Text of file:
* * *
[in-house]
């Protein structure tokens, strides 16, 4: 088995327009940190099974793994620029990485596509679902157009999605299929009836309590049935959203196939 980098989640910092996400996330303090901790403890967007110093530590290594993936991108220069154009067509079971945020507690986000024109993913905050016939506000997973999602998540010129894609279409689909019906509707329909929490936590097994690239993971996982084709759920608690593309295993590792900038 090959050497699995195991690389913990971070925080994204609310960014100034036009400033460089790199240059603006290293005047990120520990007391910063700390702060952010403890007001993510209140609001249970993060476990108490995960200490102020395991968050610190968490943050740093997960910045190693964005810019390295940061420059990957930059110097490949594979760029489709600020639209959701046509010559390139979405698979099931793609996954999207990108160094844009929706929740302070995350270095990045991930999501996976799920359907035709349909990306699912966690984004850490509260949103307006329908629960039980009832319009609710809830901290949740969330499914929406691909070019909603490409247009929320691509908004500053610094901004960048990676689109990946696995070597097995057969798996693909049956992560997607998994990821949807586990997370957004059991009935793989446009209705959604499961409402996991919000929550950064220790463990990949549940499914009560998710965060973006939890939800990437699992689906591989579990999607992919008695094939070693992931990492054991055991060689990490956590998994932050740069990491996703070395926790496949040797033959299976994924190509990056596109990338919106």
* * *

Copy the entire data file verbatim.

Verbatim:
[in-house]
């Protein structure tokens, strides 16, 4: 088995327009940190099974793994620029990485596509679902157009999605299929009836309590049935959203196939 980098989640910092996400996330303090901790403890967007110093530590290594993936991108220069154009067509079971945020507690986000024109993913905050016939506000997973999602998540010129894609279409689909019906509707329909929490936590097994690239993971996982084709759920608690593309295993590792900038 090959050497699995195991690389913990971070925080994204609310960014100034036009400033460089790199240059603006290293005047990120520990007391910063700390702060952010403890007001993510209140609001249970993060476990108490995960200490102020395991968050610190968490943050740093997960910045190693964005810019390295940061420059990957930059110097490949594979760029489709600020639209959701046509010559390139979405698979099931793609996954999207990108160094844009929706929740302070995350270095990045991930999501996976799920359907035709349909990306699912966690984004850490509260949103307006329908629960039980009832319009609710809830901290949740969330499914929406691909070019909603490409247009929320691509908004500053610094901004960048990676689109990946696995070597097995057969798996693909049956992560997607998994990821949807586990997370957004059991009935793989446009209705959604499961409402996991919000929550950064220790463990990949549940499914009560998710965060973006939890939800990437699992689906591989579990999607992919008695094939070693992931990492054991055991060689990490956590998994932050740069990491996703070395926790496949040797033959299976994924190509990056596109990338919106």